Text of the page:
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Helpful Hints for Planning Travel

by Dave Thielman

It’s Summer – Plan Now

Summer is the perfect time to begin planning your next performance tour or festival participation… here’s why:

  • To receive the best airfare and airspace
  • Planning ahead will give you and your tour operator enough time for stress free planning
  • Better chance of getting those hard to find tickets to concerts and shows
  • Better hotel selection
  • Better ground transportation selection
  • More time to prepare your repertoire
Team Up

If traveling has always enticed you, but you feel your ensemble is too small or not balanced – consider joining forces. We see many groups planning performance tours together.

Teaming up is also a great idea for larger trips to Europe, China, or Australia, when it may be difficult to get your entire group to travel. If you are able to form a joint band, choir or perhaps a community group, it may turn your dream of touring into a reality. Travel together to represent your city or even state!

Choosing a Tour Company

Insist on a comfortable working relationship – you will work closely with a tour company for the better part of a year or more. Does your contact listen carefully and take the time to answer your questions thoroughly?

  • Find out if they have musicians on staff.
  • Don’t be afraid to ask for references – a good company will have plenty.
  • Ask how many years the company has been in business.
  • Make sure the company has liability insurance.
  • Understand the payment schedule, billing process and cancellation policy.
  • Analyze the proposal – it should be both detailed and easy to understand.
  • Compare “apples with apples” – when considering multiple bids, be sure the following items are consistent: hotel location and quality, number of hotel nights, passenger count, number of free packages, meals, activities, performances and promotion, and air tax (many companies don’t include air tax up front – be sure to ask!)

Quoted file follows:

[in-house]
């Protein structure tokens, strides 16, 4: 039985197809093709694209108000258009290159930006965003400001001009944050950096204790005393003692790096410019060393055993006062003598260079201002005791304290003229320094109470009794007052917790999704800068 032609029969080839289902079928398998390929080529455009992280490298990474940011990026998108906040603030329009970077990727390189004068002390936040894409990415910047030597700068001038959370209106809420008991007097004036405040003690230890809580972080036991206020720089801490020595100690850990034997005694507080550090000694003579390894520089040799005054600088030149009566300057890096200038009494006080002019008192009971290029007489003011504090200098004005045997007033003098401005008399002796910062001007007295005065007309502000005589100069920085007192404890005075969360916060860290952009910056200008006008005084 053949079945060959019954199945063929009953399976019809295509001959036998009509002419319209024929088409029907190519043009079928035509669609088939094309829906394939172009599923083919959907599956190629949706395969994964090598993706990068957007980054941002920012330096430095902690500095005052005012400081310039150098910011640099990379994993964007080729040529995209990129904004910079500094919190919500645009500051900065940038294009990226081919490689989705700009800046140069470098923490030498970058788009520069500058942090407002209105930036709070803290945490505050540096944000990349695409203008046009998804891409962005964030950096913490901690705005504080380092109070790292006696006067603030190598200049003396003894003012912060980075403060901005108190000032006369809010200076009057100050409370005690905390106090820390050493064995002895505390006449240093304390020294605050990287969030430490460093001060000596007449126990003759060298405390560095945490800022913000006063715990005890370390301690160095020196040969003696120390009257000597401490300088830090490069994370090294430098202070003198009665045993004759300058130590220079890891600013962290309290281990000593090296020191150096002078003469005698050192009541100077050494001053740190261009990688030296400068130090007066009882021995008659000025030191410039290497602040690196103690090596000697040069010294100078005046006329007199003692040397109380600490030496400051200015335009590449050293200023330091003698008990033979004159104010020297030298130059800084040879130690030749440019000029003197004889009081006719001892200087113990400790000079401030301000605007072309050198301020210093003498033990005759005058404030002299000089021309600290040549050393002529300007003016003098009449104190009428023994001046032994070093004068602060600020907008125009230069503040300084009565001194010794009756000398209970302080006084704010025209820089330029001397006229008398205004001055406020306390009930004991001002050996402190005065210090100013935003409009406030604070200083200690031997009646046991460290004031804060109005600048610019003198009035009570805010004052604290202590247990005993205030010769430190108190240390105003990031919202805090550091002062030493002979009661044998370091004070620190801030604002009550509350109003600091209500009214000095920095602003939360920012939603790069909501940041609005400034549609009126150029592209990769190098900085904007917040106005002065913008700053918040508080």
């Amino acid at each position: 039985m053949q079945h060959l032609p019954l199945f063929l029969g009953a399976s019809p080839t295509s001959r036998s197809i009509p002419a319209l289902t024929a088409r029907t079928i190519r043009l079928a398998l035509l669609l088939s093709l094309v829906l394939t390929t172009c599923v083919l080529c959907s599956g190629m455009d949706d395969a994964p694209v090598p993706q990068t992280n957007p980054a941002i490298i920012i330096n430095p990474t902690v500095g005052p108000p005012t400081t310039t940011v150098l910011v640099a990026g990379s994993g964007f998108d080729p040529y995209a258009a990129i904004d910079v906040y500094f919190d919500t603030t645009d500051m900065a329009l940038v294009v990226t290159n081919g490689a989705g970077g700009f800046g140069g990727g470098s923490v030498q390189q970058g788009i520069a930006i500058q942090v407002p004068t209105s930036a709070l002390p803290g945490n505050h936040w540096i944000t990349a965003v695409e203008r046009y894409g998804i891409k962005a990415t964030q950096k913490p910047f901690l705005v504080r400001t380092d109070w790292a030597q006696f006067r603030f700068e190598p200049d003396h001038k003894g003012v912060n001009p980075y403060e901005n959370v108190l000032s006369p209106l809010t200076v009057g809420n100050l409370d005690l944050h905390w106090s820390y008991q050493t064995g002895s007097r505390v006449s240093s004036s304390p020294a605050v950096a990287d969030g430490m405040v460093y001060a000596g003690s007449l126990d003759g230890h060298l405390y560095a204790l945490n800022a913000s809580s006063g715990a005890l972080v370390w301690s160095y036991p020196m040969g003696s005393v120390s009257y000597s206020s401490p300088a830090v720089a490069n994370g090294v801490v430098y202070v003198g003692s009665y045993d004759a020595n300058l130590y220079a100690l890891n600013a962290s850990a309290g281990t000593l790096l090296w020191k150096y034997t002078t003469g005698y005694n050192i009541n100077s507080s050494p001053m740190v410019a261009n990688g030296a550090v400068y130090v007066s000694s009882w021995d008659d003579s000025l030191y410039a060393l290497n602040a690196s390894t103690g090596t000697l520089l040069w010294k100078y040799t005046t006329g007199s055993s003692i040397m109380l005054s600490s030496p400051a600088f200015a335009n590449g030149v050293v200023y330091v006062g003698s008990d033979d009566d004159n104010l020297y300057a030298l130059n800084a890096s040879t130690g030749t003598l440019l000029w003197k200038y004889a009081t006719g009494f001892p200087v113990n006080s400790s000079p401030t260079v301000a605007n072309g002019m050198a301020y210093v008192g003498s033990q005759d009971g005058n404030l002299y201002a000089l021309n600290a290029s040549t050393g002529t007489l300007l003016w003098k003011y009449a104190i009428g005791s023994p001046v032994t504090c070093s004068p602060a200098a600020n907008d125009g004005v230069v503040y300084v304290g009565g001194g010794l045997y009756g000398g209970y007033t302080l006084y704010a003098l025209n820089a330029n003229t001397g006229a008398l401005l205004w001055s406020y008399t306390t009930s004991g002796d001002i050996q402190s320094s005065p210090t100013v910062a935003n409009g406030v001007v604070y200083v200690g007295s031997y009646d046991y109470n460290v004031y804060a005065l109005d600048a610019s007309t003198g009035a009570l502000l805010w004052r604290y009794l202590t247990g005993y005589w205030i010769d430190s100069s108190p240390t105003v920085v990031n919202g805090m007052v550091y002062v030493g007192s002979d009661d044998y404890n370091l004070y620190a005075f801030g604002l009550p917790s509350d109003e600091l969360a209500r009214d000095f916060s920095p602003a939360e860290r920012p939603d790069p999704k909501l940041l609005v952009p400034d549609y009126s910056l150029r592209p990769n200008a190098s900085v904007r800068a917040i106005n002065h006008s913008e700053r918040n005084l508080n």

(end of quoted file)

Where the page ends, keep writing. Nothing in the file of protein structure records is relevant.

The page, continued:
• Consider price and value – remembering that the lowest price is not always the best value.
  • Ask for specific examples of hotels, concert venues, exchange opportunities and clinicians.
  • Choosing Your Destination – Your biggest decision in planning a tour is undoubtedly the destination. There are many factors to weigh as you begin your search for the perfect place to bring your band. Here’s a quick list of items to consider.
  • School Restrictions – As you begin your planning, be aware and knowledgeable of any restrictions your school board or district has on student group travel.
  • Musical Experiences – What experiences do you hope for your group to have? Some bands look for competitive festivals and parades; others want a performance tour that includes various venue options.
  • Budget – Group travel packages range widely in price. Decide on your budget, then make sure everyone involved is aware of and able to pay the price expected of them. Your tour operator should be able to give you options within your budget.
  • Time of Year – When will your group travel? Parade and festival dates are one factor which may determine your travel dates. Also consider the climate and weather conditions in each destination. While January may not be the ideal time to tour England, it’s a perfect time to visit Hawaii or Mexico with your band.
  • Length of Tour – How long can your group be away? Taking a quality tour to Italy requires a minimum of 7 days, while you could take in most of Chicago or San Francisco’s best in just 4 days.
  • Age Group – Be sure to consider ages and maturity levels of your group. Adult and university bands often appreciate more historic sites such as the Normandy beaches, while a middle school band may gain more out of a parade performance at Walt Disney World – both of which are excellent choices!
  • Professional Contacts – A good tour operator will make all performance and clinic arrangements for you. If you have a sister city, school or a colleague in a certain area with whom you would like to work, these connections, when fostered well ahead of time with the group, can make a tour more personal for the entire ensemble.
  • Fundraising – If your group relies heavily on fundraising, it’s a good idea to research whether other school teams/groups may be holding fundraisers at the same time. Efforts to space fundraising activities out throughout the year will pay off in the end.
  • Travel Experience – Keep in mind your own travel experience, as well as that of the group and chaperones. A seasoned traveling group may breeze to China and back very smoothly, but bands on their first trip may be better off visiting a domestic destination.
  • Educational Experiences – Every destination has potential educational value. You and fellow teachers may have specific ideas or themes to incorporate into the tour. For example, St. Olaf College, a school rich with Norwegian heritage, will take their choir, band and orchestra to Norway for its centennial celebrations in 2005. A patriotic tour to Washington, D.C., including a clinic with the Army Band and a performance at the Lincoln Memorial, may add even more meaning for students and teachers.

David Thielman